The freshness and variety of the crops, he said, contributes to the menu’s “multi-faceted, high-quality stuff. We have the growing season most of the year. A shoulder season dictates what ingredients we use.” A shoulder season is a travel period between peak and off-peak seasons.
He added, “Our approach has come to be appreciated by a great deal of people through the seasons and through winter.”
The restaurant sources its meat and poultry locally, and the restaurant’s menu combines familiar and new dishes. “The menu is a fine line,” Eddy said. “On one hand, it is a business and you give people what they want and recognize, such as red meat and steak, which is always important. But you also get to introduce a lot of new and different ideas and styles, with different vegetables’ preparations and textures, for example. We can take vegetables and powder them or cook them slow.”
Working with a small staff of five cooks and two prep cooks, Eddy said he works alongside pastry chef Jim Hutchison to ensure that every meal and dessert served is created to perfection.
On his personal approach to dining, Eddy said, “You have to put your heart and soul into what you are cooking.” He added, “Half the people I cook for, who come to the restaurant, I am cooking for them personally. It is a beautiful thing.”
The crescendo of the evening consisted of dessert served by the creator, chef de cuisine Patrick Espinoza himself. Samples included a moist milk chocolate cream cake; a sweet-but-never-cloying caramel-cake-and-sauce; a cool, satisfying orange-and-passion-fruit cream mousse; and an inviting, sweet carrot-and-buckwheat cake.
Prior to dinner, Winvian Farm general manager Paolo Middei gave a tour of the property. Winvian Farm also has lodging, which consists of 18 eclectic cottages. These cottages comprise a log cabin; to a dwelling named Secret Society that is in the form of a Masonic temple with a skylight; a library-themed cottage; and a Helicopter-in-a-Hangar Cottage, which sports a restored, 1968 Sikorsky Sea King Pelican HH3F helicopter.
Nightly rates are from $699 per night. During most of December, the hotel holds “Maggie’s Winter Special,” named after Winvian owner Maggie Smith, offering a nightly rate from $499. All rates include a full breakfast.
“The cottages are both whimsical and luxurious,” Middei said.
The property also includes a nearby spa that offers reiki, reflexology, a salt glow treatment, and private yoga classes among its services; it is open to the public as well as Winvian guests.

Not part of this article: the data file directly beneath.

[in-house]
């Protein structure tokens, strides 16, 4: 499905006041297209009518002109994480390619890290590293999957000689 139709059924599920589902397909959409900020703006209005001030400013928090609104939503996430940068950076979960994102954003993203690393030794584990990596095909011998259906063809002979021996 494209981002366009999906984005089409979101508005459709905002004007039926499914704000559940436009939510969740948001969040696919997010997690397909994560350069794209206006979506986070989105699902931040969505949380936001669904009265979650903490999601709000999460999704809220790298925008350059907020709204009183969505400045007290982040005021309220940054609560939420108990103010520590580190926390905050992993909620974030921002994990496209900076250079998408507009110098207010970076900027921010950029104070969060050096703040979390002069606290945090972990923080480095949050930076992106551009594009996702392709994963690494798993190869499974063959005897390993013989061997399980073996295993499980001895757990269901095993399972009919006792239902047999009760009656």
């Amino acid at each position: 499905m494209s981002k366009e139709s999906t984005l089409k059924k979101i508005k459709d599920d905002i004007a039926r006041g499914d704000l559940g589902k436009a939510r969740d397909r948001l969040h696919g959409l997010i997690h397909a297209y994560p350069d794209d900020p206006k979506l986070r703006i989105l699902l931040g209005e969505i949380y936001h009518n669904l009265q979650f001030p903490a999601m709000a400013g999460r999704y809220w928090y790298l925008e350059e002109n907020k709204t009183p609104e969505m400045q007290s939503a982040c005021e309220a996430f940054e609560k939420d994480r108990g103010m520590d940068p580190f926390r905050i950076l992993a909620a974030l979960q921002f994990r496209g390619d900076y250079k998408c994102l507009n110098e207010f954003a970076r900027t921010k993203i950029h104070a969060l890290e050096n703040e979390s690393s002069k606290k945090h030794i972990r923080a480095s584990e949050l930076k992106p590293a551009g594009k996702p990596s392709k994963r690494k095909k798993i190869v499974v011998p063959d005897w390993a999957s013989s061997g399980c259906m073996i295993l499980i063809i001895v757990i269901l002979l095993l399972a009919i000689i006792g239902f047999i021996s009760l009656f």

Winvian Farm’s history is colorful as its restaurant offerings and cottages. It was built in 1775 as a yet-unnamed white clapboard family house, set among meadows and forest. It was built by Seth Bird, an eccentric but respected physician known for bringing a coffin along on his house calls. In 1948, the Smith family bought the estate, renaming it “Win-Vian,” a combination of the first names of Winthrop Smith and his wife Vivian. The couple and their son raised livestock and grew vegetables.
“Winthrop was the founder of Merrill Lynch,” Middei stated. “And Vivian was a model and actress.”
When Smith was widowed, she married Charles McVay, captain of the World War II cruiser U.S.S. Indianapolis and author of the war memoir “In Harm’s Way.” Taking the helm of the property was daughter Maggie Smith as well as her own children, Heather and Win Smith III, and Winvian opened in January 2007 with just a few cottages. Middei said by the summer of 2007 the rest of the cottages were designed by 15 different architectural firms, each approaching their cottages from various traditions. Despite the nationwide financial collapse coming right after the opening, Winvian Farm continued to thrive in its status as a world-renown luxury resort. The property also hosts weddings and corporate functions.
“We can accommodate 54 visitors,” Winvian Farm general manager Middei said of the cottages. “We are very busy, and there are always new events here.”
The Restaurant at Winvian Farm’s hours are Monday (Chef’s Set Menu) at 6:30 p.m. or 7 p.m. for in-house guests only; Tuesday closed; Wednesday through Sunday, open for dinner from 6:30 p.m. to 9 p.m.; and Saturday and Sunday, open for lunch from 12:30 p.m. to 2 p.m.
Winvian Farm is located at 155 Alain White Road in Morris. It can be reached for restaurant reservations and lodging at 860-567-9600 or www.winvian.com